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ERIC Number: ED115114
Record Type: RIE
Publication Date: 1975-Nov-7
Pages: 36
Abstractor: N/A
Reference Count: 0
ISBN: N/A
ISSN: N/A
Sexist Grammar.
Stanley, Julia P.
From the beginnings of English grammar in the early sixteenth century, our language has been described by men, and the usage promulgated as the "standard" has been that of men. Because men have been able to effectively control English through their control of the communications media and educational institutions, they have made our language an effective instrument in the continuing oppression of women and the perpetuation of sex-role stereotypes. The effects of male control of English are seen most clearly in the "gender classification system," which most grammarians have described as a system of "natural gender." In fact, however, our nouns are not classified on the basis of "natural" gender, except insofar as it has been defined by men. Aside from a very small number of animate nouns, e.g., "nurse,""secretary,""mother,""prostitute," every other human noun in English is inherently masculine, and carries the semantic feature + male as part of its lexical entry. Modern linguists have simply continued the tradition of male control of language, as evidenced both in their descriptions and in their illustrative examples in textbooks. Neither English nor its grammars have changed much in four centuries. (Author/CLK)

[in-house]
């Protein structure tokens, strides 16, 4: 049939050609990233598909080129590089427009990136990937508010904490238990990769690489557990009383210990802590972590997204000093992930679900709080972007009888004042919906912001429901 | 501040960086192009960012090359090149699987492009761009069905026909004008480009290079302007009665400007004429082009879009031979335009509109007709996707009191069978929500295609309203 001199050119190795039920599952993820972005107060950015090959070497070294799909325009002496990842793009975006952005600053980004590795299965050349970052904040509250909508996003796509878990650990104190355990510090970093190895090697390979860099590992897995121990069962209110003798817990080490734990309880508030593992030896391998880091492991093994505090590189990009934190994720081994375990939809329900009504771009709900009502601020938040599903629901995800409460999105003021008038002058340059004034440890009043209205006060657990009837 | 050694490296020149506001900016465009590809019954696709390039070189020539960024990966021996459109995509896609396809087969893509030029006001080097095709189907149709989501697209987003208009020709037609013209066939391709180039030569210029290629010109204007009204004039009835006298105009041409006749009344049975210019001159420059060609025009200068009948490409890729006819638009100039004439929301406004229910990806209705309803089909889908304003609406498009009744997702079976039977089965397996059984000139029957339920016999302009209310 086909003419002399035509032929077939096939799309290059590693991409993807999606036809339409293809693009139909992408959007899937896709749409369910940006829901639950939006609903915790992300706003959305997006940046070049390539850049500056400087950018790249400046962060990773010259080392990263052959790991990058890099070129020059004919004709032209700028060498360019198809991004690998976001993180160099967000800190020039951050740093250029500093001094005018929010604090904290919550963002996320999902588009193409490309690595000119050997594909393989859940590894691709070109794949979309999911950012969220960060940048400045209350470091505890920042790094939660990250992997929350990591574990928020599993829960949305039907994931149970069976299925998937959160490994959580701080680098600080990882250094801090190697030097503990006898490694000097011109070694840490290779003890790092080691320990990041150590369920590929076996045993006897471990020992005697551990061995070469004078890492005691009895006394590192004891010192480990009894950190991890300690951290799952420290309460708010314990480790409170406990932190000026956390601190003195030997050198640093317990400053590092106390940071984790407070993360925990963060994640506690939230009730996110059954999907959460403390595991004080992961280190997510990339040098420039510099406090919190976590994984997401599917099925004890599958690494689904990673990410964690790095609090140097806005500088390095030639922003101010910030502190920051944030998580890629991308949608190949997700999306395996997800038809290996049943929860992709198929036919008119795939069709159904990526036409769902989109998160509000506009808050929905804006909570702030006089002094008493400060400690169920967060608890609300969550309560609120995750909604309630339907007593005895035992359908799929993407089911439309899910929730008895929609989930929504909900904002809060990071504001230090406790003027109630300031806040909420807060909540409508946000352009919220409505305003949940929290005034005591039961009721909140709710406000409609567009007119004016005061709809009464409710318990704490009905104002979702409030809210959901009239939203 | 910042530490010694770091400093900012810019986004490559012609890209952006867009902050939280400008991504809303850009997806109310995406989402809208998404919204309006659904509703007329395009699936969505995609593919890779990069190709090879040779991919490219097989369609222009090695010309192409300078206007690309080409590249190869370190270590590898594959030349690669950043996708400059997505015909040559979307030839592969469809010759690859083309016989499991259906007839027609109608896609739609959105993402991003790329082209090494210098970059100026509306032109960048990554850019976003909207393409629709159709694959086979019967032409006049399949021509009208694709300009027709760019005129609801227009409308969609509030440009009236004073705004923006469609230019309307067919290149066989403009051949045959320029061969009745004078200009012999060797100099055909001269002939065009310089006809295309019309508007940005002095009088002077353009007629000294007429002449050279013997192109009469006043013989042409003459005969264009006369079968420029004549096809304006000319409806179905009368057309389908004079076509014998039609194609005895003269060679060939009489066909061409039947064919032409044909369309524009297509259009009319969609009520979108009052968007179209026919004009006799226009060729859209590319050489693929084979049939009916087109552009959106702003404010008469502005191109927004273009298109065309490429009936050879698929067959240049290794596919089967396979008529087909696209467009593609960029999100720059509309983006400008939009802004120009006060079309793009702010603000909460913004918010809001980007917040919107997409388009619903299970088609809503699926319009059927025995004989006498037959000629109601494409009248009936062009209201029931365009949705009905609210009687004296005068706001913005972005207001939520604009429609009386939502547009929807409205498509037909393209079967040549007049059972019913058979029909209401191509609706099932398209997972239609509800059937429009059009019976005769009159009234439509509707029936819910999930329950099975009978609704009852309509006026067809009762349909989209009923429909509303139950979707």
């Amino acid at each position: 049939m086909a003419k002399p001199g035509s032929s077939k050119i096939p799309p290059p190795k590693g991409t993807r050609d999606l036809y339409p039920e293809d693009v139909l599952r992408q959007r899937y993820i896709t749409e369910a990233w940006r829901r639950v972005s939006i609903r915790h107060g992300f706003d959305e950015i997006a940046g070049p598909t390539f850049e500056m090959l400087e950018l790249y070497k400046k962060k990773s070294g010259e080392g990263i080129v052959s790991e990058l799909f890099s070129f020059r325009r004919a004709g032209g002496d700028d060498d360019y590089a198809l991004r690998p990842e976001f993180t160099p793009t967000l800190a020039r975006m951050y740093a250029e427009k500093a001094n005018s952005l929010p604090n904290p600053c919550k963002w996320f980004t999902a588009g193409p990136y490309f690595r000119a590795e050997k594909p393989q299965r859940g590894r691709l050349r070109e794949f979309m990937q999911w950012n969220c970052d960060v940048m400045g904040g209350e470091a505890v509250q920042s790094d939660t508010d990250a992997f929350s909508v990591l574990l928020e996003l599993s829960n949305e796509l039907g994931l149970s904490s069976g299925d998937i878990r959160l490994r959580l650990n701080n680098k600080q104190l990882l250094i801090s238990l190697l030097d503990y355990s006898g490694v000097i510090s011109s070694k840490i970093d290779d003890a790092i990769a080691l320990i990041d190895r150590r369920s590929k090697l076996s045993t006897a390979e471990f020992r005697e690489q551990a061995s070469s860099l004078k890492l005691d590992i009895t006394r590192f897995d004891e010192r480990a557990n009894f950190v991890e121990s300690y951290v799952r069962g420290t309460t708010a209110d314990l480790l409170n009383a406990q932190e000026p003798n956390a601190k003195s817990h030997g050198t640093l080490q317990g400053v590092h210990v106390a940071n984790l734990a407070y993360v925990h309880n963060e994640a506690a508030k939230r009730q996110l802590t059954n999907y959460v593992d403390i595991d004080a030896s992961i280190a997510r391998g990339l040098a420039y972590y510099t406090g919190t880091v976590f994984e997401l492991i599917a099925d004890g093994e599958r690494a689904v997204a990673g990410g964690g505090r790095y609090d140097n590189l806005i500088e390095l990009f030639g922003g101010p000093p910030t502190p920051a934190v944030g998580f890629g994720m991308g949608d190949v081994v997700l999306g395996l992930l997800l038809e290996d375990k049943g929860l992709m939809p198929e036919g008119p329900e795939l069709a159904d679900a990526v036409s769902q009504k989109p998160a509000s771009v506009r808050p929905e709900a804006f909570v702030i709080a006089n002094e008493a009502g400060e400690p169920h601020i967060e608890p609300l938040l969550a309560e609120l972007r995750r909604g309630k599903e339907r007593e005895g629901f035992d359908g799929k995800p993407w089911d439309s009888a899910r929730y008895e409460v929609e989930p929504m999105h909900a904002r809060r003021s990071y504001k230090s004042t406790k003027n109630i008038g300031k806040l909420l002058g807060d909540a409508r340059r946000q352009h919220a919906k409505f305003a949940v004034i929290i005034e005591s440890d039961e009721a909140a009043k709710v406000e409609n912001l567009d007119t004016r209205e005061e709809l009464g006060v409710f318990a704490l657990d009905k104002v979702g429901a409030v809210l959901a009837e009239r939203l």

Publication Type: Speeches/Meeting Papers
Education Level: N/A
Audience: N/A
Language: N/A
Sponsor: N/A
Authoring Institution: N/A
Note: Paper presented at the Southeast Conference on Linguistics (Atlanta, Georgia, November 1975)